Trends: Southeast Asia to see more venture capital investments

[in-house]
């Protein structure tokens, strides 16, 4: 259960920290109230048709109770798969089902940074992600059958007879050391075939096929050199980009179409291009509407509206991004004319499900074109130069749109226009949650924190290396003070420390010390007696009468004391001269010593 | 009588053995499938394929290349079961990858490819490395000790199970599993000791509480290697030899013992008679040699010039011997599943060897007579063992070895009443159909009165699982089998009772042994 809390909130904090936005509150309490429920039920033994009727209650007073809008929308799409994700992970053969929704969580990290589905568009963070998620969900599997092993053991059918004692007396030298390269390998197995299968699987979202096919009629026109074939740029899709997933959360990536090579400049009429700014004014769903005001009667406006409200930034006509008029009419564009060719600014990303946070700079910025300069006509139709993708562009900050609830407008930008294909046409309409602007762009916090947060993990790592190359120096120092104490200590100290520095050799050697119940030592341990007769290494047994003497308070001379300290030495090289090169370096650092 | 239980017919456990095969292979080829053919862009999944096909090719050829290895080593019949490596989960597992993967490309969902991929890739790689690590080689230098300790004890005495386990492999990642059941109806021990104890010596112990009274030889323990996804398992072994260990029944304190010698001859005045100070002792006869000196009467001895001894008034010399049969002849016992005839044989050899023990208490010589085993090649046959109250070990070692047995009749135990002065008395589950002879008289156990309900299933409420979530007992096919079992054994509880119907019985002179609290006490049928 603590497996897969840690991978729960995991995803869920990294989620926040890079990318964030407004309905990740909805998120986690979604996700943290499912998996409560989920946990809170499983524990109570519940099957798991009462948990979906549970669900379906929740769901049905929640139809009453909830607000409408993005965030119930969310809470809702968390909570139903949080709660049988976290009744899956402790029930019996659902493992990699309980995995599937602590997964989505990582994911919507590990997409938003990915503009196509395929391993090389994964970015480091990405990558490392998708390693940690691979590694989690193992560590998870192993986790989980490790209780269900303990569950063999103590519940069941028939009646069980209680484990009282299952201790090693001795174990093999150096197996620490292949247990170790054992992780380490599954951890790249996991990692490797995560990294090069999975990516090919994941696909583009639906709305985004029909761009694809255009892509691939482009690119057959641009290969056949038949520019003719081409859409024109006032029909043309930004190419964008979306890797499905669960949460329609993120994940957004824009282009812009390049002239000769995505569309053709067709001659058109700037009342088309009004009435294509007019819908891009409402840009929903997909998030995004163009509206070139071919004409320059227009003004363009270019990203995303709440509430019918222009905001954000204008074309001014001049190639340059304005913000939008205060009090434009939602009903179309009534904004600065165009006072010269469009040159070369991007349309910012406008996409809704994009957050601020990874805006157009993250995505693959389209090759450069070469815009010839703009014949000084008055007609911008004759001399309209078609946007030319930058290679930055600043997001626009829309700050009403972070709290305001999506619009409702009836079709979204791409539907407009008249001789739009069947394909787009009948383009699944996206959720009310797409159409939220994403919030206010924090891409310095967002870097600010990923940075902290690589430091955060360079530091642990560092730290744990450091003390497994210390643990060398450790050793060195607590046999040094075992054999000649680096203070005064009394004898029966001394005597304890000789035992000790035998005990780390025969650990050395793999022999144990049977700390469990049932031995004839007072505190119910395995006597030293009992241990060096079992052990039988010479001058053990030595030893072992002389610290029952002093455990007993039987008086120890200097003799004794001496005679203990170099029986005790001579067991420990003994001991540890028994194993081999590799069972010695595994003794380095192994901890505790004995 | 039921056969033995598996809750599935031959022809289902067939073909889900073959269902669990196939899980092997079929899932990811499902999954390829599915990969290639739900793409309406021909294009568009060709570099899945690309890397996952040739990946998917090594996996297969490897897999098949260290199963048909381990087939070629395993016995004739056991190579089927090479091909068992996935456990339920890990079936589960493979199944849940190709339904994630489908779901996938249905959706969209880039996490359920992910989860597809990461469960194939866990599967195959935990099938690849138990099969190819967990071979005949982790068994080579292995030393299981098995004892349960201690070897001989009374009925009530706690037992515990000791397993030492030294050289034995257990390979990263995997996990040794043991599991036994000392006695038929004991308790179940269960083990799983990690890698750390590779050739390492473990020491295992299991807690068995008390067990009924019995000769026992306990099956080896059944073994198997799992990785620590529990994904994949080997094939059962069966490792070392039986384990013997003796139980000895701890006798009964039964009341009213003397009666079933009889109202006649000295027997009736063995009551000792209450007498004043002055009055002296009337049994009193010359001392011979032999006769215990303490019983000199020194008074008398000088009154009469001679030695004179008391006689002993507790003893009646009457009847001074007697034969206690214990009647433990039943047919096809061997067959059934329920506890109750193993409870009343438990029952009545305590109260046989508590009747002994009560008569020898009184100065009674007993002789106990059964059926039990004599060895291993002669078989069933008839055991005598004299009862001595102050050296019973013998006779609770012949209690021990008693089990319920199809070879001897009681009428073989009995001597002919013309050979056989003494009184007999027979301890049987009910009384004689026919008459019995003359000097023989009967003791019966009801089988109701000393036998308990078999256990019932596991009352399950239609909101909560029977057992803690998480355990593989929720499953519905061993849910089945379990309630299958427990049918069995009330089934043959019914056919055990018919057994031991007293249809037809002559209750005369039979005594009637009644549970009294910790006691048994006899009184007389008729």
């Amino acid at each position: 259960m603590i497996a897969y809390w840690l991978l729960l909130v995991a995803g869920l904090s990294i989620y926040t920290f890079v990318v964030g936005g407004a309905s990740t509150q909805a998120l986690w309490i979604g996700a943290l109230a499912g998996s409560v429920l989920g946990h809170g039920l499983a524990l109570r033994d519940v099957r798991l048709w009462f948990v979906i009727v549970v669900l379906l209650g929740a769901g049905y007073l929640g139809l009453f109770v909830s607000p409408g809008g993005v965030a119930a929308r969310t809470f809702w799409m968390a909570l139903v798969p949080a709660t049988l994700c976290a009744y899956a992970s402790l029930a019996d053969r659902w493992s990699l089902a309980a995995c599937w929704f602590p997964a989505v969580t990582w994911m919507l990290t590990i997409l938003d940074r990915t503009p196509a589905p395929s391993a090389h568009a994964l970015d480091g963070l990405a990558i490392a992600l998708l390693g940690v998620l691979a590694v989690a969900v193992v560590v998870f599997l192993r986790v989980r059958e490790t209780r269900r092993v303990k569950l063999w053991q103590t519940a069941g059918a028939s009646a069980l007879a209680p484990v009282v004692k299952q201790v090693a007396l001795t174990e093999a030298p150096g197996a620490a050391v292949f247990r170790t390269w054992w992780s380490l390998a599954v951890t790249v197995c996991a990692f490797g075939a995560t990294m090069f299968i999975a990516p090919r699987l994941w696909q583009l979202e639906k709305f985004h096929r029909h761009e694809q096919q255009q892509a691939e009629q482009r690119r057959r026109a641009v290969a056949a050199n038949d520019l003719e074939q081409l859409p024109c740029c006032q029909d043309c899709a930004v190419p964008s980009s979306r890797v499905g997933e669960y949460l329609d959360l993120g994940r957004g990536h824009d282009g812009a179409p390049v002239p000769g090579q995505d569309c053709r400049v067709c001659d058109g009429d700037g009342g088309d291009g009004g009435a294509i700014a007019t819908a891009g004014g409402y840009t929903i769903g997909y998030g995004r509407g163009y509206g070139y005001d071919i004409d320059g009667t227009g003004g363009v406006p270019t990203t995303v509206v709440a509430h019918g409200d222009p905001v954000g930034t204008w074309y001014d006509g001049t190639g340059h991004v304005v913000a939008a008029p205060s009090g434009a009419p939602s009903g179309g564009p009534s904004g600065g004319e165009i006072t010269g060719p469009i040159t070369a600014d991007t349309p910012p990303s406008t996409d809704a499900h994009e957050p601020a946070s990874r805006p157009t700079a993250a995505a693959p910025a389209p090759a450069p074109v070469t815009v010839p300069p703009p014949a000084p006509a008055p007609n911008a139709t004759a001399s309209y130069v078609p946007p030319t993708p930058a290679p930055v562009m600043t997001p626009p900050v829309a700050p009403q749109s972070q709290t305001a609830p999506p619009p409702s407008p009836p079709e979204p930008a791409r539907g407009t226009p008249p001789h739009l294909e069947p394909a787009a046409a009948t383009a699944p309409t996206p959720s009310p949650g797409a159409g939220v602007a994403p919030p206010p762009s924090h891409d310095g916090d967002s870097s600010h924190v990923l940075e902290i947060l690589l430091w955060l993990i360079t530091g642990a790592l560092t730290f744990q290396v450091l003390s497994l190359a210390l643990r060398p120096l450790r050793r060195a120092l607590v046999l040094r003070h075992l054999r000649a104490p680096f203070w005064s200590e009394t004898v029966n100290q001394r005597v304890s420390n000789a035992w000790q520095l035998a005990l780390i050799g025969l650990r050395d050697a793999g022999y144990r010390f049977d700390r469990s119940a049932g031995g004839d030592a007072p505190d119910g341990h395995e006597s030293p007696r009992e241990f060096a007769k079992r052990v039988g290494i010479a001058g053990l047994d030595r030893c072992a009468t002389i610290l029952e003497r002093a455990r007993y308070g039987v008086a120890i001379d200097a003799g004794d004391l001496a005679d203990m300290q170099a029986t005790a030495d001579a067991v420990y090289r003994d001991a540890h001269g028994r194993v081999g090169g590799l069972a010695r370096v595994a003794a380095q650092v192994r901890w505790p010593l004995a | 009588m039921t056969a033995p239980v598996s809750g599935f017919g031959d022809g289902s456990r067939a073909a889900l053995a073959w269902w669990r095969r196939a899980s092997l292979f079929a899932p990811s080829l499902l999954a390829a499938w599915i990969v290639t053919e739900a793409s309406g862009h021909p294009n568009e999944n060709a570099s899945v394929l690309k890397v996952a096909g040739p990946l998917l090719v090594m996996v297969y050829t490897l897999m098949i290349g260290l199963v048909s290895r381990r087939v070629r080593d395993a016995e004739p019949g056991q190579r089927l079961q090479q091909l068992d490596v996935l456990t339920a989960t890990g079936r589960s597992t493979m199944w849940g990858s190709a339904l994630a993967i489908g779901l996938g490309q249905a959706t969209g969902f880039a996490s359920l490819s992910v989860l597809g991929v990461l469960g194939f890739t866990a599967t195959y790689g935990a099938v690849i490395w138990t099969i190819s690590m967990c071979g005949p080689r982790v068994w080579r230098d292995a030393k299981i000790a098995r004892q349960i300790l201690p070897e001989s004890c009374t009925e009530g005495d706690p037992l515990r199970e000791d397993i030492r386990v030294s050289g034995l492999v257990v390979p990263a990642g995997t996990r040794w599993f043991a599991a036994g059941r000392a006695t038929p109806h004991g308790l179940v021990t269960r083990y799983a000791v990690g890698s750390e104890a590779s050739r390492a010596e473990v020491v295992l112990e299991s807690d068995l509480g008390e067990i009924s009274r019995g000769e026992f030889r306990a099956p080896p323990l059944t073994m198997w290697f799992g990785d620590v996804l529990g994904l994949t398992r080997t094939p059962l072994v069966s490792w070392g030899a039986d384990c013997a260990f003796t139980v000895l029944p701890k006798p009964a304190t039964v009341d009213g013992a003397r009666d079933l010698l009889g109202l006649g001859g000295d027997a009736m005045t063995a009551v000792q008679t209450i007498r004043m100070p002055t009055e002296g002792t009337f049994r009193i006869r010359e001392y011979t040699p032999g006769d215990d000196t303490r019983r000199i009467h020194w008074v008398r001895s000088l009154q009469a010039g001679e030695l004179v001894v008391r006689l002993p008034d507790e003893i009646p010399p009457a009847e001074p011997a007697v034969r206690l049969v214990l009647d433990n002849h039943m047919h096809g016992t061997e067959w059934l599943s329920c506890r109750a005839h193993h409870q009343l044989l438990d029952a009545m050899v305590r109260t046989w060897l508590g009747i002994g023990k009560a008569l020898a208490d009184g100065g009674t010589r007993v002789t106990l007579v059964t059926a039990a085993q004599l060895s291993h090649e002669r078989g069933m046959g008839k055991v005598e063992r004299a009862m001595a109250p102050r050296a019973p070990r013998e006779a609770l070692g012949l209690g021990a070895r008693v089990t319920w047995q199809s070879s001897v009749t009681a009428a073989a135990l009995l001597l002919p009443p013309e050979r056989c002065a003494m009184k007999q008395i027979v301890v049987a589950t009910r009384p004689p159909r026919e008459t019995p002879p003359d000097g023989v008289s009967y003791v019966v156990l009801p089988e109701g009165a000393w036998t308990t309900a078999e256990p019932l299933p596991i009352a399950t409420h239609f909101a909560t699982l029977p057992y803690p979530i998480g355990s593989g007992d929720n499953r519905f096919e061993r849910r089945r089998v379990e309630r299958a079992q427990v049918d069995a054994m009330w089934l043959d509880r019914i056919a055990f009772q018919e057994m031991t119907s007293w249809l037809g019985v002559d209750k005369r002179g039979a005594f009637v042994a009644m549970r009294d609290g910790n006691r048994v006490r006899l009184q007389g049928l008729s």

Over the next few years, Southeast Asia is expected to see more foreign players buying into home-grown start-ups in this part of the world. The arrival of international venture capital and private equity giants in recent years suggests that this will be the next growth area for many of the established alternative financiers. Malaysian corporates and high-net-worth individuals (HNWIs) can also play a role in helping local start-ups get to the next level. ST Chua, principal of newly formed venture capital firm Sun SEA Capital, believes that it is time for this group to help plug the long-standing Series B (US$1 million to US$3 million) funding gap. He chalks this up to a lack of support, both in terms of the number of financiers in the country as well as the initiatives available. “The ecosystem here in Malaysia has not been very supportive of limited partners. Admittedly, we have the Angel Tax Incentive, but that only encourages the growth of the angel investor community,” says Chua. On the other hand, the Singapore government provides tax incentives to a wider group of alternative financiers. Over time, this has had the effect of attracting promising Malaysian start-ups to the city state for further investment rounds, thus discouraging the growth of home-grown venture capital firms. Plugging the gap will be crucial if local venture capital firms want to take advantage of interested buyers looking for more mature start-ups with a few years of solid growth under their belts. Thankfully, local HNWIs and family offices are responding. “I personally believe that ‘money finds money’. The positive news about local and regional start-ups successfully raising capital has led to local investors wanting to enter the market,” says Chua. HNWIs and their wealth managers have seen the success of Malaysia’s early technology adopters and are now keen to invest at an earlier stage of a promising start-up’s investment cycle. The likes of Grab, Catcha Group, e-commerce giant Lazada and a slew of group-buying companies in the mid to late 2000s have reaped healthy returns for their investors. “There has been interest from private bankers, institutional investors, wealth managers, private equity players, HNWIs and family offices. We have noticed an increase in inquiries from these sources over the last year or so,” Chua tells Personal Wealth. He adds that some wealth managers are considering committing a large amount of their clients’ net worth — as high as 5% to 10% in some instances — to tech-driven venture capital. Recent research out of private equity giant Coller Capital also suggests that private-equity money is moving into Southeast Asia, with a view of conducting buyouts over the next few years. The firm’s end-May 2018 Global Private Equity Barometer found that the majority of limited partners surveyed believe that the region will be an attractive destination for buyouts in the next three years, outstripping other Asian destinations such as China, India and South Korea, as well as Australasia.   There is money in lending Sunway Group will officially sign on as an anchor limited partner with Sun SEA Capital on July 3, marking the latter’s official inception. The firm will also partner Singapore-based venture capital firm KK Fund, helmed by founder and general partner Koichi Saito. Sun SEA Capital plans to operate in the pre-Series A to early Series B investment tiers of Malaysia’s venture capital scene. Chua tells Personal Wealth that the firm is working to close a US$50 million fund by June next year. Even so, the fund as it stands is ready to invest. A number of HNWIs have also committed funds to Sun SEA Capital. There is a minimum investment of US$500,000, although the amount may vary on a case-by-case basis, depending on the value the investors bring. One of the reasons for the relatively high minimum buy-in is that the firm wants to control the number of limited partners as it favours a more active engagement strategy. Chua says he aims to return the investors’ initial capital by year five of the 10-year fund. “Subsequently, carried interest (share of investment profit to be paid to the partners) will be returned on a case-by-case basis, depending on the exit multiples we obtain until year 10,” he adds. Although Sunway Group already has a venture capital arm in Sunway Ventures, the addition of Sun SEA Capital as an external entity allows it to have a much wider investment mandate and greater autonomy in its investment decision-making process, says Chua. Saito thinks investment opportunities in the region will revolve around financial technology (fintech) lending start-ups, among others. “The Southeast Asian lending space is very interesting right now. A large number of citizens in the region are either underbanked or altogether unbanked,” he says. “There are no loan interest rate caps in countries such as Indonesia and the Philippines, so the lending space is characterised by huge gaps between banking loan interest rates [where loans are difficult to secure] and illegal loan sharks [where interest rates are cutthroat]. “But even in the mid-range lending space, individuals and businesses can still end up being charged between 10% and 20% interest. They would still pay this because loan sharks would charge up to 50%.” These markets are also bogged down by immature banking regulations and underdeveloped credit-scoring industries, making it even harder for loan approvals, says Saito. Thus, he believes that a well-managed lending start-up or online bank that leverages technology, automation and efficient use of consumer data could provide loans at competitive interest rates. In fact, he thinks the lending space could produce Southeast Asia’s first real fintech unicorn. Sun SEA Capital has also set its sights on other industries to invest in. Chua believes that the online-to-offline (O2O) space in the region will be a key venture capital investment theme. “O2O refers to a product or service that begins online and then transitions offline for the final fulfilment,” he explains. This would allow the firm to consider a wide range of investment themes. Broadly speaking, the O2O business model has evolved from simple e-commerce transactions and last mile delivery to one that attracts consumers online, who then purchase and consume the products offline. The O2O retail and consumer space has only gotten bigger now that large cross-sections of Southeast Asian consumers have access to internet-enabled smartphones. Other areas of interest include media and entertainment, business-to-business solutions and digital health as well as the myriad data-tracking opportunities the space affords. “We are interested in the kinds of start-ups that can solve pain points that currently exist in the wider Sunway Group. Given how diversified the group is, we have plenty of reference points on the kinds of start-ups to look out for,” says Chua.